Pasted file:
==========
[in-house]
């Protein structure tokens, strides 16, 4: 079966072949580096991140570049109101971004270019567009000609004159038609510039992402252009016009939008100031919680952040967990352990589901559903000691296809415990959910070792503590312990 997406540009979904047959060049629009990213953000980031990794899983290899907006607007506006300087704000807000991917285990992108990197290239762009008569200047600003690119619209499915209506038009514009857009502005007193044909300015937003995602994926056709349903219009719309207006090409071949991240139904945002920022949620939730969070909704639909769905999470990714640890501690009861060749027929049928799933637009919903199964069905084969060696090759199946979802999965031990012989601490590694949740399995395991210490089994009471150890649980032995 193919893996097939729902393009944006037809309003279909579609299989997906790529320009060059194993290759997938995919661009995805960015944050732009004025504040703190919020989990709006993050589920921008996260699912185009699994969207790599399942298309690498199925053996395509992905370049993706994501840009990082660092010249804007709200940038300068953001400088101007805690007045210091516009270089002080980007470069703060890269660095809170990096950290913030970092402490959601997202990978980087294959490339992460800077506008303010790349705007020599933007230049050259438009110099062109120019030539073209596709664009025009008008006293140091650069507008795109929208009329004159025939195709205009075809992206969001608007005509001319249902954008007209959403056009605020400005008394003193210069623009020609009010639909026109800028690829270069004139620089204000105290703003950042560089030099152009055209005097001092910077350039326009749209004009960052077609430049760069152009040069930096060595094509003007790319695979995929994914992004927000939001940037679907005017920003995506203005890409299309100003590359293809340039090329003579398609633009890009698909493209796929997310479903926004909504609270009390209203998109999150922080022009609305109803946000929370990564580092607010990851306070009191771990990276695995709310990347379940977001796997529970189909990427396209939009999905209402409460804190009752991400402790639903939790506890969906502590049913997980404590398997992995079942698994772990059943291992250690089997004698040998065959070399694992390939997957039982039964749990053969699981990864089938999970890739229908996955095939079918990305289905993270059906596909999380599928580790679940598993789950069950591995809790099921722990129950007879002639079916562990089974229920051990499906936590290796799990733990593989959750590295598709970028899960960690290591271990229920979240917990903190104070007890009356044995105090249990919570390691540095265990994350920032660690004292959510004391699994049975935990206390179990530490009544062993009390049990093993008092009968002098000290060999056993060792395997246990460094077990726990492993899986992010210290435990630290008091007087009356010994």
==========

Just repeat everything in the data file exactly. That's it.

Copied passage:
[in-house]
């Protein structure tokens, strides 16, 4: 079966072949580096991140570049109101971004270019567009000609004159038609510039992402252009016009939008100031919680952040967990352990589901559903000691296809415990959910070792503590312990 997406540009979904047959060049629009990213953000980031990794899983290899907006607007506006300087704000807000991917285990992108990197290239762009008569200047600003690119619209499915209506038009514009857009502005007193044909300015937003995602994926056709349903219009719309207006090409071949991240139904945002920022949620939730969070909704639909769905999470990714640890501690009861060749027929049928799933637009919903199964069905084969060696090759199946979802999965031990012989601490590694949740399995395991210490089994009471150890649980032995 193919893996097939729902393009944006037809309003279909579609299989997906790529320009060059194993290759997938995919661009995805960015944050732009004025504040703190919020989990709006993050589920921008996260699912185009699994969207790599399942298309690498199925053996395509992905370049993706994501840009990082660092010249804007709200940038300068953001400088101007805690007045210091516009270089002080980007470069703060890269660095809170990096950290913030970092402490959601997202990978980087294959490339992460800077506008303010790349705007020599933007230049050259438009110099062109120019030539073209596709664009025009008008006293140091650069507008795109929208009329004159025939195709205009075809992206969001608007005509001319249902954008007209959403056009605020400005008394003193210069623009020609009010639909026109800028690829270069004139620089204000105290703003950042560089030099152009055209005097001092910077350039326009749209004009960052077609430049760069152009040069930096060595094509003007790319695979995929994914992004927000939001940037679907005017920003995506203005890409299309100003590359293809340039090329003579398609633009890009698909493209796929997310479903926004909504609270009390209203998109999150922080022009609305109803946000929370990564580092607010990851306070009191771990990276695995709310990347379940977001796997529970189909990427396209939009999905209402409460804190009752991400402790639903939790506890969906502590049913997980404590398997992995079942698994772990059943291992250690089997004698040998065959070399694992390939997957039982039964749990053969699981990864089938999970890739229908996955095939079918990305289905993270059906596909999380599928580790679940598993789950069950591995809790099921722990129950007879002639079916562990089974229920051990499906936590290796799990733990593989959750590295598709970028899960960690290591271990229920979240917990903190104070007890009356044995105090249990919570390691540095265990994350920032660690004292959510004391699994049975935990206390179990530490009544062993009390049990093993008092009968002098000290060999056993060792395997246990460094077990726990492993899986992010210290435990630290008091007087009356010994």